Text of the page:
EU fines Google record $2.7bn in antitrust case

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  • EU fines Google record $2.7bn in antitrust case

The European Union antitrust regulators on Tuesday hit Alphabet unit of Google with a record €2.42bn ($2.7bn) fine, Reuters reported on Tuesday.

The commission took a tough line in the first of three investigations into the company’s dominance in searches and smartphones.

It is the biggest fine the EU has ever imposed on a single company in an antitrust case, exceeding a €1.06bn sanction handed down to United States chipmaker, Intel, in 2009.

The European Commission said the world’s most popular Internet search engine had 90 days to stop favouring its own shopping service or face a further penalty per day.

The penalty it said would be up to five per cent of Alphabet’s average daily global turnover.

The fine, equivalent to three per cent of Alphabet’s turnover, is the biggest regulatory setback for Google, which settled with US enforcers in 2013 without a penalty after agreeing to change some of its search practices.

The EU competition enforcer has also charged Google with using its Android mobile operating system to crush rivals.

The case could potentially be the most damaging for the company, with the system used in most smartphones.

The company has also been accused of blocking rivals in online search advertising.

The commission found that Google had a market share in searches of over 90 per cent in most European countries.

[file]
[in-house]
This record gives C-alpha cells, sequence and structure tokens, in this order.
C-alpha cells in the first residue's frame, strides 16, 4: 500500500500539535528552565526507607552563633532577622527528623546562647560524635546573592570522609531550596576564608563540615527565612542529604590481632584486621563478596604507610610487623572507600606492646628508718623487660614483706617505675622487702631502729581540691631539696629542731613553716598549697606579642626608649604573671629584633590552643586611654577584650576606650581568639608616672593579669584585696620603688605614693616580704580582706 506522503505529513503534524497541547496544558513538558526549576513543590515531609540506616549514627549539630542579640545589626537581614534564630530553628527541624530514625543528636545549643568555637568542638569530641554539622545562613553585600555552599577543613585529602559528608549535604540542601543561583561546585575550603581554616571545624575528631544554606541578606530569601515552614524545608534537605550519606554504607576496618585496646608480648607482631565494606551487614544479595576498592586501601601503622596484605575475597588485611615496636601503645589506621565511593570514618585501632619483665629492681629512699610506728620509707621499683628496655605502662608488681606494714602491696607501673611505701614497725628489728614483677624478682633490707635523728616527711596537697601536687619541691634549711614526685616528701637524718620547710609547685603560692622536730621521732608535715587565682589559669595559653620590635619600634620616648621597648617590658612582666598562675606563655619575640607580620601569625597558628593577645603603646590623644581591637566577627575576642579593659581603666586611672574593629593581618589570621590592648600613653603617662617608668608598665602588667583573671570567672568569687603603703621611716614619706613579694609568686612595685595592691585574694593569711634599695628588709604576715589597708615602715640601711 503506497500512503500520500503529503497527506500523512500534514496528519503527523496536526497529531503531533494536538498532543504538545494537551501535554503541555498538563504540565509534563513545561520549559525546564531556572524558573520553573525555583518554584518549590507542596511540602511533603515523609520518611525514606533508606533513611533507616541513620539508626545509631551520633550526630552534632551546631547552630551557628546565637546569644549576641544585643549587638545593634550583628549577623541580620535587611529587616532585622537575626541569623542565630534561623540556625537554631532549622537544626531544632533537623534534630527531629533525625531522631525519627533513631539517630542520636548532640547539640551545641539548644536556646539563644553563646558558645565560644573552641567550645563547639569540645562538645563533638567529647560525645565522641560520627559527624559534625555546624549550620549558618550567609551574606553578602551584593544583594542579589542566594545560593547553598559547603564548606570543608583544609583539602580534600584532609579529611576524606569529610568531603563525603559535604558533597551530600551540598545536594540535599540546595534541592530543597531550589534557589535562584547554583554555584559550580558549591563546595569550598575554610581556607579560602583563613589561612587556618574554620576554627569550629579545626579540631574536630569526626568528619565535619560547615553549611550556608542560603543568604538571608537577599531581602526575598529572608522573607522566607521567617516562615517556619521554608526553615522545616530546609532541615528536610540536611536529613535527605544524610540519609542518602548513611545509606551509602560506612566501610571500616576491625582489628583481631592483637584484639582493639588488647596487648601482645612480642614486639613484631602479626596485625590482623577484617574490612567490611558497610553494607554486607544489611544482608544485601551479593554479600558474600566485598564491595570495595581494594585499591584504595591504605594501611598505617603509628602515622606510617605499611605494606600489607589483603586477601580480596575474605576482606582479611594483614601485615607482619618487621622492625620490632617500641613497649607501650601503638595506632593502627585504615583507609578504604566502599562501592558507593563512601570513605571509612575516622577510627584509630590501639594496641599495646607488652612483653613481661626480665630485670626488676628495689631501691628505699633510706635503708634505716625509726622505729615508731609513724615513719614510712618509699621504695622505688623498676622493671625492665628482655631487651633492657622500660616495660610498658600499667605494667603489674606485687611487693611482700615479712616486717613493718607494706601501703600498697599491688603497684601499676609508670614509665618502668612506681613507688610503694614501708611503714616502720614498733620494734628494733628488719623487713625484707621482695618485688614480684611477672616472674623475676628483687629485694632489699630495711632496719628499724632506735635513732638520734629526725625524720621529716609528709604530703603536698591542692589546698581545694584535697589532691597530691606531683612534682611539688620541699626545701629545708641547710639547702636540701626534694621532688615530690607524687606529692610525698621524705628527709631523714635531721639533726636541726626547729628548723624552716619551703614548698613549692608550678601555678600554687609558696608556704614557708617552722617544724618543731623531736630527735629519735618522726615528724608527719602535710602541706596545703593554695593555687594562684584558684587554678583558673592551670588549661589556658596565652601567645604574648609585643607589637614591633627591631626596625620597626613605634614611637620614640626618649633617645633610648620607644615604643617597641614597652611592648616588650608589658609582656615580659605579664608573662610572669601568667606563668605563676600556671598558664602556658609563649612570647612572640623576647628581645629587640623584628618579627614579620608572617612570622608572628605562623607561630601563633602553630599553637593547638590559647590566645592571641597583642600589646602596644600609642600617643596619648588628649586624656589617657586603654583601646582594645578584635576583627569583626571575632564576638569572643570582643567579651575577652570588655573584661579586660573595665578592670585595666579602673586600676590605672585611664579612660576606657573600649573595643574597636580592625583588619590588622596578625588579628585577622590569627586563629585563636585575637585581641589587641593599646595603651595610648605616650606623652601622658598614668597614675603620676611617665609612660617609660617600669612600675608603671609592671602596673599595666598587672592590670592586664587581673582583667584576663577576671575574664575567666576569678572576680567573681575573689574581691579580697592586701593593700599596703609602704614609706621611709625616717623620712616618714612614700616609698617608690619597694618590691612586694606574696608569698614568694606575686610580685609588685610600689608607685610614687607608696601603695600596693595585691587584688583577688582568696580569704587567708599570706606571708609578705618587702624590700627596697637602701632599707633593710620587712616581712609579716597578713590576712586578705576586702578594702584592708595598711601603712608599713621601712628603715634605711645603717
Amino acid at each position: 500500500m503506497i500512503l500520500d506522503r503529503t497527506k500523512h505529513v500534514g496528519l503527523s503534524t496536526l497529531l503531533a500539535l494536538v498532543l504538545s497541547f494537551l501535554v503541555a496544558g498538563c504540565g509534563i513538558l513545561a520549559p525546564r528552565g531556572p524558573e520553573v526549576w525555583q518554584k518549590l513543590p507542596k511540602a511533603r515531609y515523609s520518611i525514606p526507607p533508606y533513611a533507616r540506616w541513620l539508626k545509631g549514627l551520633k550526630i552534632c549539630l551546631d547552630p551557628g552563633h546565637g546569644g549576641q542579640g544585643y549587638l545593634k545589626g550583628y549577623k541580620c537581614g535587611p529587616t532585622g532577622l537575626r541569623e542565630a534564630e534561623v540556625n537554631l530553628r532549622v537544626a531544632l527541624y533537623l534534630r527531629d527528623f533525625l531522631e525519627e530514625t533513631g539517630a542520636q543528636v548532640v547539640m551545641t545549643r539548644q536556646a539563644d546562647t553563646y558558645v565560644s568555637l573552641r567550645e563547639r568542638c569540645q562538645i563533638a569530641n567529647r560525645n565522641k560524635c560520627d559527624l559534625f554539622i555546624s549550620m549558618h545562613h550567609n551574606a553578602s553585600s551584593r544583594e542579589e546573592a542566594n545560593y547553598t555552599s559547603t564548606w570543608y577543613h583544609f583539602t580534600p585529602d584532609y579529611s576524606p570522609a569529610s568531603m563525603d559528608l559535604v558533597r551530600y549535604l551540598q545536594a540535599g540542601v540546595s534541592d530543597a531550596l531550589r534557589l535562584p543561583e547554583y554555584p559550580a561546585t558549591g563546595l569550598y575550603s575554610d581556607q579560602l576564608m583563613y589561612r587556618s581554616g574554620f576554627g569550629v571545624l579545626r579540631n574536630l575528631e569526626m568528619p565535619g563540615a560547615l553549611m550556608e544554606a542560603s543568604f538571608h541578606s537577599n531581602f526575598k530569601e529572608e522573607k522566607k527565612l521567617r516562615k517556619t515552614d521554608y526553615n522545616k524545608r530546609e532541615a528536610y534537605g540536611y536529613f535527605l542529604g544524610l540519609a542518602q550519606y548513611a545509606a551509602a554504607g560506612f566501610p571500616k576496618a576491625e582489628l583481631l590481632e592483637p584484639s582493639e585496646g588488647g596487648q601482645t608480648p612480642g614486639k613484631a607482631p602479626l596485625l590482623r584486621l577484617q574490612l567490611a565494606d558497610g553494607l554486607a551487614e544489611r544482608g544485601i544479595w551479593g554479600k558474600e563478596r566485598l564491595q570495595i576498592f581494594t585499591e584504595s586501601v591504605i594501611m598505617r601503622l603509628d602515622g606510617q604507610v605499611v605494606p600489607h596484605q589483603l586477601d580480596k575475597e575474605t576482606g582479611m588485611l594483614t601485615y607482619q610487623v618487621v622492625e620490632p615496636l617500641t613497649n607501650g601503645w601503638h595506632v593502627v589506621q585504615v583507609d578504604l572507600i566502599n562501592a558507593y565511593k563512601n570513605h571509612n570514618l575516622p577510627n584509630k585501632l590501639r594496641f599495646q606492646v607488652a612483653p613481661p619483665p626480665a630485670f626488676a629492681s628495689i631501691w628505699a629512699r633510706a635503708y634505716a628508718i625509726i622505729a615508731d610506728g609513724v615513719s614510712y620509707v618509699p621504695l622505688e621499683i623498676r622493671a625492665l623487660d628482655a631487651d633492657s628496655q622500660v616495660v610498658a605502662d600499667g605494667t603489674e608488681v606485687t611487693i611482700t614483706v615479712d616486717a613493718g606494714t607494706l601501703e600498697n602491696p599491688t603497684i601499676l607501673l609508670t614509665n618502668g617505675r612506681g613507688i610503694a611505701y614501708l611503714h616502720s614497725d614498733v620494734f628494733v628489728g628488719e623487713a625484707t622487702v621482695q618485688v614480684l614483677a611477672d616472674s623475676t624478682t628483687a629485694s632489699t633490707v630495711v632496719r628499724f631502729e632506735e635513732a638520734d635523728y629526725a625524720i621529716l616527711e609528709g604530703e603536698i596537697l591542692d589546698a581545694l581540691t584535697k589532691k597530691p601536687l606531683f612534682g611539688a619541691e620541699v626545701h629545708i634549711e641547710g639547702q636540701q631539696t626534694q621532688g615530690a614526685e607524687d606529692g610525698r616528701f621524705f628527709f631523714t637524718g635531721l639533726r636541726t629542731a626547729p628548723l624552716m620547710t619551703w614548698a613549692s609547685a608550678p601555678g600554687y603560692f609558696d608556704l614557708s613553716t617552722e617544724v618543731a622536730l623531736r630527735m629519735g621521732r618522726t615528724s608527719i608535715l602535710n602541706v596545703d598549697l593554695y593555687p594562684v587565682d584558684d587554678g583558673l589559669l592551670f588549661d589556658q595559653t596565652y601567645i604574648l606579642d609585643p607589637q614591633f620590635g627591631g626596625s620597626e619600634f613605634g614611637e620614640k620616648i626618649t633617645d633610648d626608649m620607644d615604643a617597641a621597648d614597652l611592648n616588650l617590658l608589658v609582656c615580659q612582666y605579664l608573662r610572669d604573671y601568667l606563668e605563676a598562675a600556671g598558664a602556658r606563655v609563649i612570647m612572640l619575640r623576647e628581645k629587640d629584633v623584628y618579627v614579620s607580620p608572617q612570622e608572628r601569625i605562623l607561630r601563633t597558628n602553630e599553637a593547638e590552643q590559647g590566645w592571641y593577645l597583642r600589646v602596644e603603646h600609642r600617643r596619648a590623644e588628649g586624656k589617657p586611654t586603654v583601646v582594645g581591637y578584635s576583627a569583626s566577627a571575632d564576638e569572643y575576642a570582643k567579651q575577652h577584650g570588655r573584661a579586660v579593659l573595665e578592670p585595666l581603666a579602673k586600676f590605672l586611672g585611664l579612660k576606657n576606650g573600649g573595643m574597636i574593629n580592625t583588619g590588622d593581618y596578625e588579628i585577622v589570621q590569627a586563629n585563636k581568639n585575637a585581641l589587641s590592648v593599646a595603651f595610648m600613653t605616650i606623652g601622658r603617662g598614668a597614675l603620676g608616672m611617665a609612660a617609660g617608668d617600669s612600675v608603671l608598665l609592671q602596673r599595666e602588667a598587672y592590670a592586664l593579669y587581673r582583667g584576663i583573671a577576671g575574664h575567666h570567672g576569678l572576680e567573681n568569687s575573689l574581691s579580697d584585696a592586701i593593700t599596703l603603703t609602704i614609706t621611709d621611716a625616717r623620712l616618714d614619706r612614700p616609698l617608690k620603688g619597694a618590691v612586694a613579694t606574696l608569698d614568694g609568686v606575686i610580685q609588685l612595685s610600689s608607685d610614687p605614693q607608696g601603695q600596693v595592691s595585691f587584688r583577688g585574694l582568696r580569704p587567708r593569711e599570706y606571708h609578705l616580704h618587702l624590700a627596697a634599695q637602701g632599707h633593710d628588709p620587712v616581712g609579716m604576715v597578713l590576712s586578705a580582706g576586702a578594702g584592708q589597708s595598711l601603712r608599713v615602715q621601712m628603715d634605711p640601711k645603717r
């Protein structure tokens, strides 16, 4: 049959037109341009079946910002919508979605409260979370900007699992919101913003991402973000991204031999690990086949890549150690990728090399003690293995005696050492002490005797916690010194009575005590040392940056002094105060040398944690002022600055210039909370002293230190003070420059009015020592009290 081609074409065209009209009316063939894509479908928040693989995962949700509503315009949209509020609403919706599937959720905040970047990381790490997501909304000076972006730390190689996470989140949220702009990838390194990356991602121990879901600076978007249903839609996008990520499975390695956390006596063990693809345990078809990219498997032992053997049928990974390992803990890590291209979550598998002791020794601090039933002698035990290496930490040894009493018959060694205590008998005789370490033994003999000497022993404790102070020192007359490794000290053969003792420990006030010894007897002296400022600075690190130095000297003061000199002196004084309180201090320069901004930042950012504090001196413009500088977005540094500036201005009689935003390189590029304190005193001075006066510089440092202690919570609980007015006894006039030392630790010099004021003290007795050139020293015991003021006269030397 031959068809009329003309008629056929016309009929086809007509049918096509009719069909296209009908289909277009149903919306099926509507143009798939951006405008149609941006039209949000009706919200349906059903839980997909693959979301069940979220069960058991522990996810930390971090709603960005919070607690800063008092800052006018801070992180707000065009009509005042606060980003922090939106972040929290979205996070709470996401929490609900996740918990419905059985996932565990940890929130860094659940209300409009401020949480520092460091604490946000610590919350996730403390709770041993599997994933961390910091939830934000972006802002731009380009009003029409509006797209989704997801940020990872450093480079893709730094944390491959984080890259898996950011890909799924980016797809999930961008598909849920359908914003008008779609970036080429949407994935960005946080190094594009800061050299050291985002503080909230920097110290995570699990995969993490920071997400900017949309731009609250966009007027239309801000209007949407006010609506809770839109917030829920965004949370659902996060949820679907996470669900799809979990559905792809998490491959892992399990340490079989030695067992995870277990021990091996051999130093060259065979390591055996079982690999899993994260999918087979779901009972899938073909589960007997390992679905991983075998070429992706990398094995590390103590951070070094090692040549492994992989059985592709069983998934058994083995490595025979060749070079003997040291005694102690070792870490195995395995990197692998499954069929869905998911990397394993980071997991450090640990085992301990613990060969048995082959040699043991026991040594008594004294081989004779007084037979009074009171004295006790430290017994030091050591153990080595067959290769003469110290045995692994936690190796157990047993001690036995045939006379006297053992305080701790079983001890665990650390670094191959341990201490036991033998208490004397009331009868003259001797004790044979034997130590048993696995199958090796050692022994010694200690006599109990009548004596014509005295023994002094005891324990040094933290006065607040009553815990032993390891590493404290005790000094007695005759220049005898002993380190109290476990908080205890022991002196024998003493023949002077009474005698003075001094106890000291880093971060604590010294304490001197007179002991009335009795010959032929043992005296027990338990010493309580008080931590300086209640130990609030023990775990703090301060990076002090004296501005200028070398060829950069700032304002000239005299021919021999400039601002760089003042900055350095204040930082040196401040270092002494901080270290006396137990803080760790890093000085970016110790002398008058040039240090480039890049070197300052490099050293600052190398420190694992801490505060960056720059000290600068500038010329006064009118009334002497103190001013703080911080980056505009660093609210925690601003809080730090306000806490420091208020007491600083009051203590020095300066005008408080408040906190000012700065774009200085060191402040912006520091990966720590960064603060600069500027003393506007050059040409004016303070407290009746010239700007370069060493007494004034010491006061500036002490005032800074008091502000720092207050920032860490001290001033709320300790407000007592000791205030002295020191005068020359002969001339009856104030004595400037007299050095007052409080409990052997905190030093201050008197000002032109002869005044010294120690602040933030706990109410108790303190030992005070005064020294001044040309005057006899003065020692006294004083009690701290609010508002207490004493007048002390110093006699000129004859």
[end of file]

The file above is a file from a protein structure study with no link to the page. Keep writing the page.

The EU discovered that Google had systematically given prominent placement in searches to its own comparison shopping service and demoted those of rivals in search results.

European Competition Commissioner Margrethe Vestager said in a statement, “What Google has done is illegal under EU antitrust rules. It denied other companies the chance to compete on the merits and to innovate.

“And, most importantly, it denied European consumers a genuine choice of services and the full benefits of innovation.”

Google said its data showed people preferred links taking them directly to products they want and not to websites where they have to repeat their search.

It stated that it would review the commission’s decision and consider appeal.

“We respectfully disagree with the conclusions announced today. We will review the commission’s decision in detail as we consider an appeal. We look forward to continuing to make our case,” Kent Walker, Google’s general counsel, said in a statement.

The action follows a seven-year investigation prompted by scores of complaints from rivals such as US consumer review website Yelp, TripAdvisor, UK price comparison site Foundem, News Corp and lobbying group FairSearch.

About the Author

Samed Olukoya
Samed Olukoya is the CEO/Founder of investorsking.com, a digital business media, with over 10 years' experience as a foreign exchange research analyst and trader. A graduate of University of East London, U.K. and a vivid financial markets analyst.

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